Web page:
"This town ain't big enough for both of us," Uppercase said lowercase.

“This town ain’t big enough for both of us,” lowercase said to UPPERCASE.


Capitalization drives me bonkers! Somewhere out in the writing world lives another capitalization-challenged person. Question is, will they step forward and admit it?

Okay, so I capitalize when I shouldn’t. So what? Truth is, I wish I had a penny for every time I have seen a word live in both worlds. Capitalization seems like one of those disciplines forced on the English language just to complicate matters.

All right you say — a proper state is imperative for the world to spin. But would the world stop spinning if English capitalization wasn’t so strict?  Allow me an example, please.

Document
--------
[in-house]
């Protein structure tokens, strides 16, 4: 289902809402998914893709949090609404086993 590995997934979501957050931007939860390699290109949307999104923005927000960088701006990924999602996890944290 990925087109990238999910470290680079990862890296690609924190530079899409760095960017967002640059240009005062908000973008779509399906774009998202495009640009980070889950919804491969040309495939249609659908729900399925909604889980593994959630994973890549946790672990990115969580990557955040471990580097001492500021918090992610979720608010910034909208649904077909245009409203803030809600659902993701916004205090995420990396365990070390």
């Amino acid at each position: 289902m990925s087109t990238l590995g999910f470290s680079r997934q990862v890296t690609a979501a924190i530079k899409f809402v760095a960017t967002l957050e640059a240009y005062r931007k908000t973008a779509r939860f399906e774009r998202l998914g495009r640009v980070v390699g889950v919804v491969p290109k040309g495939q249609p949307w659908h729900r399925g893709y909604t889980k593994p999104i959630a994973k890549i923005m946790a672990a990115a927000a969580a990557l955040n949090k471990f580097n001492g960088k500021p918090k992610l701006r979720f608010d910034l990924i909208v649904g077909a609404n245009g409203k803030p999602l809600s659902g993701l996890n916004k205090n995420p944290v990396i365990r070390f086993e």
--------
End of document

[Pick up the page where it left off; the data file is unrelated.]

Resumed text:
In Heller’s Canal, the book I am now editing, the protagonist, a fine wrangler of suitable lineage, Sam Claiborne, has a dog named Ballou. It so happens that Sam prefers bigger dogs over smaller ones, so he chose a stout shepherd dog of Turkish heritage, thus an Anatolian. Now, since shepherd is lowercase and Anatolian is uppercase, when used together one would expect Anatolian shepherd. When found in most dictionaries, this is the case.

However, in any book I’ve ever seen about the breed, editors use Anatolian Shepherd. Why do definitive books about the breed capitalize one way and dictionaries another?

A little help here, please. I feel the spin of the world going helter-skelter.

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